3 Replies Latest reply on Jun 26, 2019 10:13 AM by Don Wise

    Combining zipcode data and link it to neigbourhood data

    Marc Konings

      Brand new to the world of data analytics, I'm learning with the Airbnb dataset downloaded from the Tableau website. I have data (measures) with average price and number of reviews. I also have data of about different neigbourhoods and data per zipcode in NYC. I want clustered zipcode data to be analysed and visualised per neigbourhood. Now my map of NYC shows a lot of different areas because it's based on the zipcode. I want those areas to be the neighboorhouds, and the visualised data to be of the combined data per zipcode.

       

      Is this possible, and if so, can anyone help me discovering this?

        • 1. Re: Combining zipcode data and link it to neigbourhood data
          Don Wise

          Hi Marc,

          Welcome to the forums.  Generally we like to see what work you've done already through attaching a .twbx (not .twb) packaged workbook in order to help you along. 

           

          Packaged Workbooks - When, How, Why

          https://community.tableau.com/docs/DOC-8982

           

          Attaching a Packaged Workbook

          https://community.tableau.com/docs/DOC-5743

           

          Tableau Forum Guidelines

          https://community.tableau.com/docs/DOC-8454

           

          I found some Airbnb data from their website (Get the Data - Inside Airbnb. Adding data to the debate. ) which they break out by city.  I downloaded the NYC set for both Listings (detail) and Neighborhoods.  Both Listings.csv and Neighborhood.csv were joined simply on Neighborhood name.  Tableau did that automatically as an INNER join when I brought in the second set of .csv data to the data pane window.  Tableau will do that automatically if it finds similar fields (columns) upon which to join.  Regardless, you should always look at it to ensure that it's appropriate to what you're trying to do.  Please see below screenshots.  Hope it helps.  If it does, please mark the response as correct to close the thread and so that others may find it useful in the future.  Best, Don

           

          Screenshot of INNER join:

          Screen Shot 2019-06-26 at 7.42.40 AM.png

          Thereafter I created a simple map colored first by neighborhood; note where the pills are placed and which pills are which:

          Screen Shot 2019-06-26 at 7.42.49 AM.png

          Thereafter a second map, simply by right-clicking the tab of the 1st map and then selecting duplicate to get another of the first one. However, added an LOD calculation (which is probably overkill for what you're initially trying to do).  However, noticed that if using neighborhood, for example Chelsea neighborhood spans 4 zip codes, so you might want that calculation to help make that distinction.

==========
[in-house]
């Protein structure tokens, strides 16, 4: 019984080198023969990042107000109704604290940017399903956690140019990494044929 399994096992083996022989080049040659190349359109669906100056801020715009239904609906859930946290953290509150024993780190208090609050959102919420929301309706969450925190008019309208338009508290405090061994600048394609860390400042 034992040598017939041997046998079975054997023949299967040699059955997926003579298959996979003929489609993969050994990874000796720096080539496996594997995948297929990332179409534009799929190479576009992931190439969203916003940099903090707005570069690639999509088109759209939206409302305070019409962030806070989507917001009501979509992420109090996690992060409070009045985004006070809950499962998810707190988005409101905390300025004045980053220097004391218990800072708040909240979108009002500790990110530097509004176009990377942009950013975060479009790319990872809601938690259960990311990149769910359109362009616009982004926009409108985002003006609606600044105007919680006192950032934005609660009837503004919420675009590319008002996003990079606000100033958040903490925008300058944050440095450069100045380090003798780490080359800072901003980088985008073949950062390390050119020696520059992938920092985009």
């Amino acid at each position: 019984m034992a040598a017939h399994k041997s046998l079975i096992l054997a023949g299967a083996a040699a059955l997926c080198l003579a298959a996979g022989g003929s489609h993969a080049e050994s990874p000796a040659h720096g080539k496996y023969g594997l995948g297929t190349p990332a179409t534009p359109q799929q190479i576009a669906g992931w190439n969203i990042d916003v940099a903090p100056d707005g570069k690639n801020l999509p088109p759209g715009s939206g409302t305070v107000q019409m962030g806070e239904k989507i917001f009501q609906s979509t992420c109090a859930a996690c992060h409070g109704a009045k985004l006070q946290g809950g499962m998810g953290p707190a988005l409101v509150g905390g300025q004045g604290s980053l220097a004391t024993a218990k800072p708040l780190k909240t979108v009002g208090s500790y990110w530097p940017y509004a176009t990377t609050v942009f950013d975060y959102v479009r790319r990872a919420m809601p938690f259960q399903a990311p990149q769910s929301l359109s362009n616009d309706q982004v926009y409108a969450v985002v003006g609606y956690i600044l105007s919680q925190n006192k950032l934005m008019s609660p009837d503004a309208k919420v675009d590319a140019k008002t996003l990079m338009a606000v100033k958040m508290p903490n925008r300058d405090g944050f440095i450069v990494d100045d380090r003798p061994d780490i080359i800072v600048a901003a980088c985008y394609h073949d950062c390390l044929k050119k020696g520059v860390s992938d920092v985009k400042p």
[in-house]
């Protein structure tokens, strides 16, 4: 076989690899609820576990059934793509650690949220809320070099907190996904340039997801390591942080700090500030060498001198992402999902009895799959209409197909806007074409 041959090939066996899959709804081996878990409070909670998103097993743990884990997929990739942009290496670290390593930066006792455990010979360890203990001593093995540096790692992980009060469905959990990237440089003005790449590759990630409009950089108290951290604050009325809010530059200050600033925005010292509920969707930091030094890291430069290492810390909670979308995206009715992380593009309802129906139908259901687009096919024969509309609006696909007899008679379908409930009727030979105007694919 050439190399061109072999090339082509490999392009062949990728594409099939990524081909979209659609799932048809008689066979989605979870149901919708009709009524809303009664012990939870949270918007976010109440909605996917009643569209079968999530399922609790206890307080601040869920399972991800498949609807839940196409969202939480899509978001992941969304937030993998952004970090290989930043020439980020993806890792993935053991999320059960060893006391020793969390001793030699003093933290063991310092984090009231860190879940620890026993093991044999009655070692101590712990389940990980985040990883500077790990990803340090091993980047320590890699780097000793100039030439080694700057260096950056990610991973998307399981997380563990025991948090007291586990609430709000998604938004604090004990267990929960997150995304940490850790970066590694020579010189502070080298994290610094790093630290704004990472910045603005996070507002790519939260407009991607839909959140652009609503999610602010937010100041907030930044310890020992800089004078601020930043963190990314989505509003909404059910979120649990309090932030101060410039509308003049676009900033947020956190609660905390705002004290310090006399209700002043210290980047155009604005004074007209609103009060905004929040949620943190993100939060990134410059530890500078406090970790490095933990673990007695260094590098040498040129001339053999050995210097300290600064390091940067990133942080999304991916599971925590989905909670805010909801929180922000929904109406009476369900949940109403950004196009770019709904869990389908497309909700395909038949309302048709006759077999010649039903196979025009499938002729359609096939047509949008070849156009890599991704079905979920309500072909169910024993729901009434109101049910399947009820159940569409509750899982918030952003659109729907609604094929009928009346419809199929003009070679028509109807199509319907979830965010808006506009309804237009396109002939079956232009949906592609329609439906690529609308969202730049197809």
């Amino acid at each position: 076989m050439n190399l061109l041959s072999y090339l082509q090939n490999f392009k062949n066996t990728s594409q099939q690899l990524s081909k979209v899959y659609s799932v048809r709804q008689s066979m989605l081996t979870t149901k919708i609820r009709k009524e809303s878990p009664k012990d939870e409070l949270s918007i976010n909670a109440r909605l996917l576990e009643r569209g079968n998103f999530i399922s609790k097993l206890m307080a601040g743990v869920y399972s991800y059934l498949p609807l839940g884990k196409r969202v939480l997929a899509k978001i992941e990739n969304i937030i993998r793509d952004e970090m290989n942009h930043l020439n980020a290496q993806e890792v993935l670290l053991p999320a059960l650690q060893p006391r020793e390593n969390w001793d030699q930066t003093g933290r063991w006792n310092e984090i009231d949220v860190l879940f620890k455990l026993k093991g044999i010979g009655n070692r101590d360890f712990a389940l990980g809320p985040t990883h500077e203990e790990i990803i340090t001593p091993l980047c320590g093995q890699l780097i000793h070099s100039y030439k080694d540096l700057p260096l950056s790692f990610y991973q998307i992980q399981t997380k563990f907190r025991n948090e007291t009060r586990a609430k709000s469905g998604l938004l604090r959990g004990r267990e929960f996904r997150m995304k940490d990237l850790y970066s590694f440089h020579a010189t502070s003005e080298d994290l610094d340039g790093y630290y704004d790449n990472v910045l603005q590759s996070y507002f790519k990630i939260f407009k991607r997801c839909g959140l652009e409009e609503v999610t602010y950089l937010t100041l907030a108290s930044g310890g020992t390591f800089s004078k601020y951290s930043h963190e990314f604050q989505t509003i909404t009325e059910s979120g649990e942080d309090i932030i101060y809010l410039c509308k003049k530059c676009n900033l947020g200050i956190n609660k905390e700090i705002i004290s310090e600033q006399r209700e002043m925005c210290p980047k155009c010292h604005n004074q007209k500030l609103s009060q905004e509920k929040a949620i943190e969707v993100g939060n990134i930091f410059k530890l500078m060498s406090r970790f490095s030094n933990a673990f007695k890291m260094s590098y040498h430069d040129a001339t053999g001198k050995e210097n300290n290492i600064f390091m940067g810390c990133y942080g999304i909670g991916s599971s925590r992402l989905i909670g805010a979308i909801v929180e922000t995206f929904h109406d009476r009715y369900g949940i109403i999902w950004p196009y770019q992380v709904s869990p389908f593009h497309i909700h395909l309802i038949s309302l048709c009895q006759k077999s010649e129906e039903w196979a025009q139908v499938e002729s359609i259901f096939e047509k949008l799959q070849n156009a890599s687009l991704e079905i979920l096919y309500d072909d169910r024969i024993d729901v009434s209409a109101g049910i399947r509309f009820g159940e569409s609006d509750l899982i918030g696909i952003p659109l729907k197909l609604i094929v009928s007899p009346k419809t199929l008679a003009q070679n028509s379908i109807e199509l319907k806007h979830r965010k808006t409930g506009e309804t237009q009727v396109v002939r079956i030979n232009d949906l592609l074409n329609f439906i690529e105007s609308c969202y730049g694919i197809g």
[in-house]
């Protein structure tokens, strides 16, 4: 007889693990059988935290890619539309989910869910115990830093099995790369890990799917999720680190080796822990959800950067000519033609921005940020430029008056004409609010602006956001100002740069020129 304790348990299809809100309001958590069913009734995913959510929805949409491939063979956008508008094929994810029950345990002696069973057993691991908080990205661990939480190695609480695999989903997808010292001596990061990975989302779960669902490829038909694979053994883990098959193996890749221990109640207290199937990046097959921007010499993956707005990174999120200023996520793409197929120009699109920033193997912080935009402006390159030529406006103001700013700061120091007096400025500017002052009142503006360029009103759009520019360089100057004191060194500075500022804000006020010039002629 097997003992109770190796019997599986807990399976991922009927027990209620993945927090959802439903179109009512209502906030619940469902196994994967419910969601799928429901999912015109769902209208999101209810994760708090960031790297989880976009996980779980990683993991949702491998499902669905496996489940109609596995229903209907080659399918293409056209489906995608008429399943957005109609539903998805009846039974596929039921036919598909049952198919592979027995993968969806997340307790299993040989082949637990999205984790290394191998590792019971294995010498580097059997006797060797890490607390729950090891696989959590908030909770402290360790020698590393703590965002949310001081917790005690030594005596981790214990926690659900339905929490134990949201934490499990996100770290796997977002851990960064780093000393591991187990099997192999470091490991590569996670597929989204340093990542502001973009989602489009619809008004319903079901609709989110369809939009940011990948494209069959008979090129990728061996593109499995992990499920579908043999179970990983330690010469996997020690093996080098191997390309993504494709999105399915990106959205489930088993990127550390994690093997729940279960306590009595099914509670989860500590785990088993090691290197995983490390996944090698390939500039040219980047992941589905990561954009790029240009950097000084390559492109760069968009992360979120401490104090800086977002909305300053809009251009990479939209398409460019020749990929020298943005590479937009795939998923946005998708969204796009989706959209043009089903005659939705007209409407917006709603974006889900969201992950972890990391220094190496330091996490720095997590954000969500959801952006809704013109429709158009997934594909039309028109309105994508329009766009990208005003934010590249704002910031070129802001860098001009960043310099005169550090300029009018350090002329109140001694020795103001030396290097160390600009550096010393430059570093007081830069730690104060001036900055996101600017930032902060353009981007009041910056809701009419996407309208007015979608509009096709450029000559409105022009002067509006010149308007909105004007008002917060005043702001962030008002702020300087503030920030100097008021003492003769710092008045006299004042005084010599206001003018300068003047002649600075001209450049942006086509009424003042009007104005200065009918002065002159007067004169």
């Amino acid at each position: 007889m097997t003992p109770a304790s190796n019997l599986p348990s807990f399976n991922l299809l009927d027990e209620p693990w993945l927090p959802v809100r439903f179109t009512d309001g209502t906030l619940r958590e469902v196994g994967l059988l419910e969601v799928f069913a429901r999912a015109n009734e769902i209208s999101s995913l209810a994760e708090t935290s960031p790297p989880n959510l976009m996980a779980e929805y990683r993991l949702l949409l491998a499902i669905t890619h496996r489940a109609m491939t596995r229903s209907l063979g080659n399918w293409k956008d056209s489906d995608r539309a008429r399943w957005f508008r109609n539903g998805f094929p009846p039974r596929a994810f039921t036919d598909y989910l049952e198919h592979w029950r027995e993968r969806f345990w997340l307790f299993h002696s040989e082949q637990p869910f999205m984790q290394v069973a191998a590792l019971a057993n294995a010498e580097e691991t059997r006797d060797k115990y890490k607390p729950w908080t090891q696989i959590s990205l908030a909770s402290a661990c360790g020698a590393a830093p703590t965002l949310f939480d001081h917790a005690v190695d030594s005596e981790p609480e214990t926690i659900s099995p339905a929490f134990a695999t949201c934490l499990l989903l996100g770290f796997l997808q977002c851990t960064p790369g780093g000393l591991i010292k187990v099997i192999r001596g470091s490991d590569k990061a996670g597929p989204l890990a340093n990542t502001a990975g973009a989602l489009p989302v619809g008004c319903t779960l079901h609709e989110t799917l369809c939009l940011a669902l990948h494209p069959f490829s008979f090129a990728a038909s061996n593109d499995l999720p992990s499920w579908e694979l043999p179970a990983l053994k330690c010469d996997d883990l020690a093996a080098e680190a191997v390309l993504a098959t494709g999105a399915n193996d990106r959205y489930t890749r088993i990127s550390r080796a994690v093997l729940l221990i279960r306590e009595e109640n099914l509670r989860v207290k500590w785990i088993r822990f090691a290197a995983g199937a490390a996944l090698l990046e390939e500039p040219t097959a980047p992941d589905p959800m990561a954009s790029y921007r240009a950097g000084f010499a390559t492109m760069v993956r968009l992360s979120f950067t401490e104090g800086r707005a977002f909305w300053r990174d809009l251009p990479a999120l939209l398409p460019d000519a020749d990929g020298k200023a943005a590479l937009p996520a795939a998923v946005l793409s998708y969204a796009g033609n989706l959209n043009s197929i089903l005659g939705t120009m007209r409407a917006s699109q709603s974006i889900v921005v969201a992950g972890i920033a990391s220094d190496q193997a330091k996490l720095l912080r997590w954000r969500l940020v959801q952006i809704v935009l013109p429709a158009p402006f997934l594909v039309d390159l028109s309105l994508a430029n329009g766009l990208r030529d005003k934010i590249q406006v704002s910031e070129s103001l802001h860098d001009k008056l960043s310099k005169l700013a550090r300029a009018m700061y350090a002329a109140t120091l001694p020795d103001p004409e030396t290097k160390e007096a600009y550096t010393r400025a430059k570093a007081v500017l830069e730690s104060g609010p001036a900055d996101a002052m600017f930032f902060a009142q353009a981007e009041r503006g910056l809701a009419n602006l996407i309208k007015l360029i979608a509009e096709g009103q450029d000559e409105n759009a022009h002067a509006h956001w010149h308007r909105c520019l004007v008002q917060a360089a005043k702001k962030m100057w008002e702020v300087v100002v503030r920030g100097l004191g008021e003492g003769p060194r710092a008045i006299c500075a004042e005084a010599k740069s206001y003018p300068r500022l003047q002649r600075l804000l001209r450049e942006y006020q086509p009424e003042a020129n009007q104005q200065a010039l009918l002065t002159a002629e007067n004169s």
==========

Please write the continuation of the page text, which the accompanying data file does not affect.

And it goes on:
Average Price by Zip

          {FIXED [Zipcode] : AVG([Price])}

           

          The calculation tells Tableau to focus solely on Zipcode and no other Dimension and thereafter, Average the Airbnb Price.  Bring that to the Marks Card and set it to color.  Click on Color to edit colors and I selected Temperature Diverging.  You'll get a map that looks similar to the following.  What's the concern here?  One zip code in particular which is the smallest zip out of all is also the highest.  So colors are skewed as a result.  You can right-click and exclude that data point for further analysis.

          Screen Shot 2019-06-26 at 7.42.59 AM.png

          Doing so, you'll get a more colorful map which looks similar to the following:

          Screen Shot 2019-06-26 at 7.43.27 AM.png

          However, Pay close attention to neighborhood Bedford-Stuyvesant for example.  If you were to add Neighborhood to the previous Level of Detail (LOD) calculation, then that changes things:

           

          {FIXED [Zipcode], [Neighborhood] : AVG([Price])}

          Screen Shot 2019-06-26 at 8.03.06 AM.png

          That neighborhood average is highest (even if you were to add back in the excluded zip code).  A bit more helpful with your analysis.  Hope it helps and again if it does, close the thread by marking as correct.  Best, Don

          • 2. Re: Combining zipcode data and link it to neigbourhood data
            Marc Konings

            Thank you for your detailed answer, Don! Extremely helpful. This is gonna keep me busy this evening

            • 3. Re: Combining zipcode data and link it to neigbourhood data
              Don Wise

              Hi Marc,

              Could you mark my response as correct in the Forums? Not from your email. Glad to have helped! Best, Don